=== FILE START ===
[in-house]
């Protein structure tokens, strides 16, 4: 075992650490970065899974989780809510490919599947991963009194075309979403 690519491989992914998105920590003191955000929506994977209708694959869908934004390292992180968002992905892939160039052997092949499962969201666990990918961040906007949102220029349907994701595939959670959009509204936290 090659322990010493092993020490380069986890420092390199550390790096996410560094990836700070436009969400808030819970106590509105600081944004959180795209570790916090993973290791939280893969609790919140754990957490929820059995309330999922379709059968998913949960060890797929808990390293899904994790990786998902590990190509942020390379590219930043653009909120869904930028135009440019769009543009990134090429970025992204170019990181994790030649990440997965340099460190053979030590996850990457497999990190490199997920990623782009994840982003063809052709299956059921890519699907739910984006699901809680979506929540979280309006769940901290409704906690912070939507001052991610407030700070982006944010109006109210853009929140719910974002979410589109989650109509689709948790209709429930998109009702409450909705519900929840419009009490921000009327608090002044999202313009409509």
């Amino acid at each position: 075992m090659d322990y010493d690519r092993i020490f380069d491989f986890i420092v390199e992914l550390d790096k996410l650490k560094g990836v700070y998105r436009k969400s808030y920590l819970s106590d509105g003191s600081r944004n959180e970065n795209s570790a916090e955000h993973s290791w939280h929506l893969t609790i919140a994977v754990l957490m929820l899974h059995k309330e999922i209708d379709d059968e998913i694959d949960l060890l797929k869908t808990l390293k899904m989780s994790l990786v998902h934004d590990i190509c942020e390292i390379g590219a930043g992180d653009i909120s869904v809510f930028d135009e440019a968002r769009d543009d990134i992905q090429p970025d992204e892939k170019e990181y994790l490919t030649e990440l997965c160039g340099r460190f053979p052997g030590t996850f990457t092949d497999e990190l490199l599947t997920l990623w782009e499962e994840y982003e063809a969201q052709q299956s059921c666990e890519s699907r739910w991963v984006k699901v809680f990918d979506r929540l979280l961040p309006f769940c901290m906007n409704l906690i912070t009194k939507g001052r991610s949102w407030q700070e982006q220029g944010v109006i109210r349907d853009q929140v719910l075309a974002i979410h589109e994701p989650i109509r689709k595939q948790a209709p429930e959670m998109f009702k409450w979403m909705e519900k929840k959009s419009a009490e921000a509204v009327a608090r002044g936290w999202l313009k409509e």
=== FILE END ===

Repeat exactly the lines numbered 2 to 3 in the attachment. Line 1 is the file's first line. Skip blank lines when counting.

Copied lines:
């Protein structure tokens, strides 16, 4: 075992650490970065899974989780809510490919599947991963009194075309979403 690519491989992914998105920590003191955000929506994977209708694959869908934004390292992180968002992905892939160039052997092949499962969201666990990918961040906007949102220029349907994701595939959670959009509204936290 090659322990010493092993020490380069986890420092390199550390790096996410560094990836700070436009969400808030819970106590509105600081944004959180795209570790916090993973290791939280893969609790919140754990957490929820059995309330999922379709059968998913949960060890797929808990390293899904994790990786998902590990190509942020390379590219930043653009909120869904930028135009440019769009543009990134090429970025992204170019990181994790030649990440997965340099460190053979030590996850990457497999990190490199997920990623782009994840982003063809052709299956059921890519699907739910984006699901809680979506929540979280309006769940901290409704906690912070939507001052991610407030700070982006944010109006109210853009929140719910974002979410589109989650109509689709948790209709429930998109009702409450909705519900929840419009009490921000009327608090002044999202313009409509």
């Amino acid at each position: 075992m090659d322990y010493d690519r092993i020490f380069d491989f986890i420092v390199e992914l550390d790096k996410l650490k560094g990836v700070y998105r436009k969400s808030y920590l819970s106590d509105g003191s600081r944004n959180e970065n795209s570790a916090e955000h993973s290791w939280h929506l893969t609790i919140a994977v754990l957490m929820l899974h059995k309330e999922i209708d379709d059968e998913i694959d949960l060890l797929k869908t808990l390293k899904m989780s994790l990786v998902h934004d590990i190509c942020e390292i390379g590219a930043g992180d653009i909120s869904v809510f930028d135009e440019a968002r769009d543009d990134i992905q090429p970025d992204e892939k170019e990181y994790l490919t030649e990440l997965c160039g340099r460190f053979p052997g030590t996850f990457t092949d497999e990190l490199l599947t997920l990623w782009e499962e994840y982003e063809a969201q052709q299956s059921c666990e890519s699907r739910w991963v984006k699901v809680f990918d979506r929540l979280l961040p309006f769940c901290m906007n409704l906690i912070t009194k939507g001052r991610s949102w407030q700070e982006q220029g944010v109006i109210r349907d853009q929140v719910l075309a974002i979410h589109e994701p989650i109509r689709k595939q948790a209709p429930e959670m998109f009702k409450w979403m909705e519900k929840k959009s419009a009490e921000a509204v009327a608090r002044g936290w999202l313009k409509e």